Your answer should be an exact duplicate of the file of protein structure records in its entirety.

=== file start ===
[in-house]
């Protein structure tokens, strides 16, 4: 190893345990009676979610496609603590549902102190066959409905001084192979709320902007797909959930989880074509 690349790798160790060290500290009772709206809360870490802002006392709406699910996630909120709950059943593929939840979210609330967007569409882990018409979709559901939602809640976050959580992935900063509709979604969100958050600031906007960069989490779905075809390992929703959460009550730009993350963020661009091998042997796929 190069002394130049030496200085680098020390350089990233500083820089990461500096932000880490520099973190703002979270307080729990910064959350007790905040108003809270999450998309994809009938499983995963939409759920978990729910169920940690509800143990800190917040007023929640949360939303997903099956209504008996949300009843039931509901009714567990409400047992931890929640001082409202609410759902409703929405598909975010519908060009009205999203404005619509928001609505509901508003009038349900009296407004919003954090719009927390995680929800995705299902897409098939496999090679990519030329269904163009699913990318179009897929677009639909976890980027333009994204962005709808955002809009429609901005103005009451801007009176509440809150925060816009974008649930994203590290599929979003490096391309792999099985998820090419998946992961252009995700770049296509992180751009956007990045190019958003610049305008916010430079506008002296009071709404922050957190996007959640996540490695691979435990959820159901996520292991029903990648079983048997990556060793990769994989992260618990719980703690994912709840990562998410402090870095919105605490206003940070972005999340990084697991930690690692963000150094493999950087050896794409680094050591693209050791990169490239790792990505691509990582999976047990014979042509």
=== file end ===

[in-house]
């Protein structure tokens, strides 16, 4: 190893345990009676979610496609603590549902102190066959409905001084192979709320902007797909959930989880074509 690349790798160790060290500290009772709206809360870490802002006392709406699910996630909120709950059943593929939840979210609330967007569409882990018409979709559901939602809640976050959580992935900063509709979604969100958050600031906007960069989490779905075809390992929703959460009550730009993350963020661009091998042997796929 190069002394130049030496200085680098020390350089990233500083820089990461500096932000880490520099973190703002979270307080729990910064959350007790905040108003809270999450998309994809009938499983995963939409759920978990729910169920940690509800143990800190917040007023929640949360939303997903099956209504008996949300009843039931509901009714567990409400047992931890929640001082409202609410759902409703929405598909975010519908060009009205999203404005619509928001609505509901508003009038349900009296407004919003954090719009927390995680929800995705299902897409098939496999090679990519030329269904163009699913990318179009897929677009639909976890980027333009994204962005709808955002809009429609901005103005009451801007009176509440809150925060816009974008649930994203590290599929979003490096391309792999099985998820090419998946992961252009995700770049296509992180751009956007990045190019958003610049305008916010430079506008002296009071709404922050957190996007959640996540490695691979435990959820159901996520292991029903990648079983048997990556060793990769994989992260618990719980703690994912709840990562998410402090870095919105605490206003940070972005999340990084697991930690690692963000150094493999950087050896794409680094050591693209050791990169490239790792990505691509990582999976047990014979042509």